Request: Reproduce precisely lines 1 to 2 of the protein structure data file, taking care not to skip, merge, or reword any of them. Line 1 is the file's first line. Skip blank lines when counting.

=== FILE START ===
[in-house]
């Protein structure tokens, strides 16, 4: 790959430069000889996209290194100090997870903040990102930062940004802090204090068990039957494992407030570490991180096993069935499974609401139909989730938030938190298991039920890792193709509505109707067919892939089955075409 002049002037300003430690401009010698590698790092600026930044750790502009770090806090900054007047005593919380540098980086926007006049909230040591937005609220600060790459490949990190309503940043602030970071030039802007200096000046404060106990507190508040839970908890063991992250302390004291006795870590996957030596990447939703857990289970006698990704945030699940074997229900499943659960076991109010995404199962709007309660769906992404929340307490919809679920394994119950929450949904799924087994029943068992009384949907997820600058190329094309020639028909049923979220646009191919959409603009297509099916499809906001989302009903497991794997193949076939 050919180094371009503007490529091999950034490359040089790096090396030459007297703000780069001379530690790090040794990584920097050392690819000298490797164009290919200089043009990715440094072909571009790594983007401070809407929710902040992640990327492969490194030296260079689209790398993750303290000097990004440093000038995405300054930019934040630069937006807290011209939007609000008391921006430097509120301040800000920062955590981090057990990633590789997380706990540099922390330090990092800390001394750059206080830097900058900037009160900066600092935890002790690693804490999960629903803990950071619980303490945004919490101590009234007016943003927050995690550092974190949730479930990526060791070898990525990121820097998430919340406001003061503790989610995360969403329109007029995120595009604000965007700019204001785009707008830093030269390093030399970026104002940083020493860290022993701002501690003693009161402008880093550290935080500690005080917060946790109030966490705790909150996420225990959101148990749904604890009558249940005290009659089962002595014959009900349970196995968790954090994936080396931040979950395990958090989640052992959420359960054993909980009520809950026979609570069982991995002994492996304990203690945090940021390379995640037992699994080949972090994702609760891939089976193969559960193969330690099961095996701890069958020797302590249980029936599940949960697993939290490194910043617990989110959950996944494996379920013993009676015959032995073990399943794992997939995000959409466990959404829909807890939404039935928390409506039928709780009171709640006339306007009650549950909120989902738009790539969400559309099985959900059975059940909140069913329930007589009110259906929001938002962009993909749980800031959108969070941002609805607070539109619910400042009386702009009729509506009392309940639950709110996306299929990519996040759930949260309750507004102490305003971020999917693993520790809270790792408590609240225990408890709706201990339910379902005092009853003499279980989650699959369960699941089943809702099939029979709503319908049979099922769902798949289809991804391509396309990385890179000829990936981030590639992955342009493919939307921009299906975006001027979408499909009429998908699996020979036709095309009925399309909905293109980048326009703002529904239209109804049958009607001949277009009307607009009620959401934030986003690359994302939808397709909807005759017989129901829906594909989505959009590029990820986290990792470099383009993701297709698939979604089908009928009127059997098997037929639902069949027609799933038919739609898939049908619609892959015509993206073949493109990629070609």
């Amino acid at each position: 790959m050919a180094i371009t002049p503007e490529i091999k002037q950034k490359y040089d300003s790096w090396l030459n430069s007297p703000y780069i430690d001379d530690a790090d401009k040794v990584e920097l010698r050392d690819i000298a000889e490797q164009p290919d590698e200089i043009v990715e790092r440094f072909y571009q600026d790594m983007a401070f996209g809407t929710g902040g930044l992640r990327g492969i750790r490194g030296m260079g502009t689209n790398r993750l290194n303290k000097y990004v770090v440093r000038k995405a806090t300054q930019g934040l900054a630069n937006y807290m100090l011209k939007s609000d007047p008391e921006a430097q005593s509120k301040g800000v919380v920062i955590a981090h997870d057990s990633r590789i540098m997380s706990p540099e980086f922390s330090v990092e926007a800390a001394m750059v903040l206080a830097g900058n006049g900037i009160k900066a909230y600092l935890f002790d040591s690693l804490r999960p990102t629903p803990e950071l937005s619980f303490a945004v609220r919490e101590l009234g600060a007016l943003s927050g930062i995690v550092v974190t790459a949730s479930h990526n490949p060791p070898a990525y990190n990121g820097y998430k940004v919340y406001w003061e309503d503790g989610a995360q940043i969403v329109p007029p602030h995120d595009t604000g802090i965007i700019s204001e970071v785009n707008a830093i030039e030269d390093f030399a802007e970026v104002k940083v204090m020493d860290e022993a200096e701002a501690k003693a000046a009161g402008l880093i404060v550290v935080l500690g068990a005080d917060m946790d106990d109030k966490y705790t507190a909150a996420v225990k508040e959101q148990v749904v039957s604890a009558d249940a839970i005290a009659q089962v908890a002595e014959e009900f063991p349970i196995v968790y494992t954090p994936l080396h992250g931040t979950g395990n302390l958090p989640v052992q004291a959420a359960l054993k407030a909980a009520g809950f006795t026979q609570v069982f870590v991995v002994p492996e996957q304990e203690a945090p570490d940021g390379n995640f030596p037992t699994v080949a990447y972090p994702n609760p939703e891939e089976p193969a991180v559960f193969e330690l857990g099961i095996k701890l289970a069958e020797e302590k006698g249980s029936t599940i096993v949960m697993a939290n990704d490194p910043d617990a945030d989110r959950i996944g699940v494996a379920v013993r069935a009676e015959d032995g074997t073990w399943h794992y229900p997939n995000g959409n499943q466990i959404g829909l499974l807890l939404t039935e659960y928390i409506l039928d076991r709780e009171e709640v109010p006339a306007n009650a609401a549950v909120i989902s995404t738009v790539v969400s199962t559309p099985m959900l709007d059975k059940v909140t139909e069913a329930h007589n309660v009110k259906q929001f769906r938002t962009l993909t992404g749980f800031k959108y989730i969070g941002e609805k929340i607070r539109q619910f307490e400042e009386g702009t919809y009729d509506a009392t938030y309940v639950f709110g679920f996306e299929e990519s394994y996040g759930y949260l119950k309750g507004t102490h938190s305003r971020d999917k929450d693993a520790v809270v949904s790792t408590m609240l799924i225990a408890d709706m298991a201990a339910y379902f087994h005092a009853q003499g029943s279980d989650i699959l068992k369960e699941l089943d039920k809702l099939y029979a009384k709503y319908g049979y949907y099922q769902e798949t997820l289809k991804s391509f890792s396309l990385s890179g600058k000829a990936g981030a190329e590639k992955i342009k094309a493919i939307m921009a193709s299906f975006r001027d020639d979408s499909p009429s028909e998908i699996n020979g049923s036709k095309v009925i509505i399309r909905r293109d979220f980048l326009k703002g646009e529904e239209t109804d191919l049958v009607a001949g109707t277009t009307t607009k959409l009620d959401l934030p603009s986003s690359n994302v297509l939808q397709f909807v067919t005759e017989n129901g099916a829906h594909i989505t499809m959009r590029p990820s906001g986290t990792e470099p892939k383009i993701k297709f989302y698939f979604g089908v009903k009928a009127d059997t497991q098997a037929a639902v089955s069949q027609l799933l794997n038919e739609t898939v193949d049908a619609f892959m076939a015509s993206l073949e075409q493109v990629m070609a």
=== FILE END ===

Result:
[in-house]
């Protein structure tokens, strides 16, 4: 790959430069000889996209290194100090997870903040990102930062940004802090204090068990039957494992407030570490991180096993069935499974609401139909989730938030938190298991039920890792193709509505109707067919892939089955075409 002049002037300003430690401009010698590698790092600026930044750790502009770090806090900054007047005593919380540098980086926007006049909230040591937005609220600060790459490949990190309503940043602030970071030039802007200096000046404060106990507190508040839970908890063991992250302390004291006795870590996957030596990447939703857990289970006698990704945030699940074997229900499943659960076991109010995404199962709007309660769906992404929340307490919809679920394994119950929450949904799924087994029943068992009384949907997820600058190329094309020639028909049923979220646009191919959409603009297509099916499809906001989302009903497991794997193949076939 050919180094371009503007490529091999950034490359040089790096090396030459007297703000780069001379530690790090040794990584920097050392690819000298490797164009290919200089043009990715440094072909571009790594983007401070809407929710902040992640990327492969490194030296260079689209790398993750303290000097990004440093000038995405300054930019934040630069937006807290011209939007609000008391921006430097509120301040800000920062955590981090057990990633590789997380706990540099922390330090990092800390001394750059206080830097900058900037009160900066600092935890002790690693804490999960629903803990950071619980303490945004919490101590009234007016943003927050995690550092974190949730479930990526060791070898990525990121820097998430919340406001003061503790989610995360969403329109007029995120595009604000965007700019204001785009707008830093030269390093030399970026104002940083020493860290022993701002501690003693009161402008880093550290935080500690005080917060946790109030966490705790909150996420225990959101148990749904604890009558249940005290009659089962002595014959009900349970196995968790954090994936080396931040979950395990958090989640052992959420359960054993909980009520809950026979609570069982991995002994492996304990203690945090940021390379995640037992699994080949972090994702609760891939089976193969559960193969330690099961095996701890069958020797302590249980029936599940949960697993939290490194910043617990989110959950996944494996379920013993009676015959032995073990399943794992997939995000959409466990959404829909807890939404039935928390409506039928709780009171709640006339306007009650549950909120989902738009790539969400559309099985959900059975059940909140069913329930007589009110259906929001938002962009993909749980800031959108969070941002609805607070539109619910400042009386702009009729509506009392309940639950709110996306299929990519996040759930949260309750507004102490305003971020999917693993520790809270790792408590609240225990408890709706201990339910379902005092009853003499279980989650699959369960699941089943809702099939029979709503319908049979099922769902798949289809991804391509396309990385890179000829990936981030590639992955342009493919939307921009299906975006001027979408499909009429998908699996020979036709095309009925399309909905293109980048326009703002529904239209109804049958009607001949277009009307607009009620959401934030986003690359994302939808397709909807005759017989129901829906594909989505959009590029990820986290990792470099383009993701297709698939979604089908009928009127059997098997037929639902069949027609799933038919739609898939049908619609892959015509993206073949493109990629070609």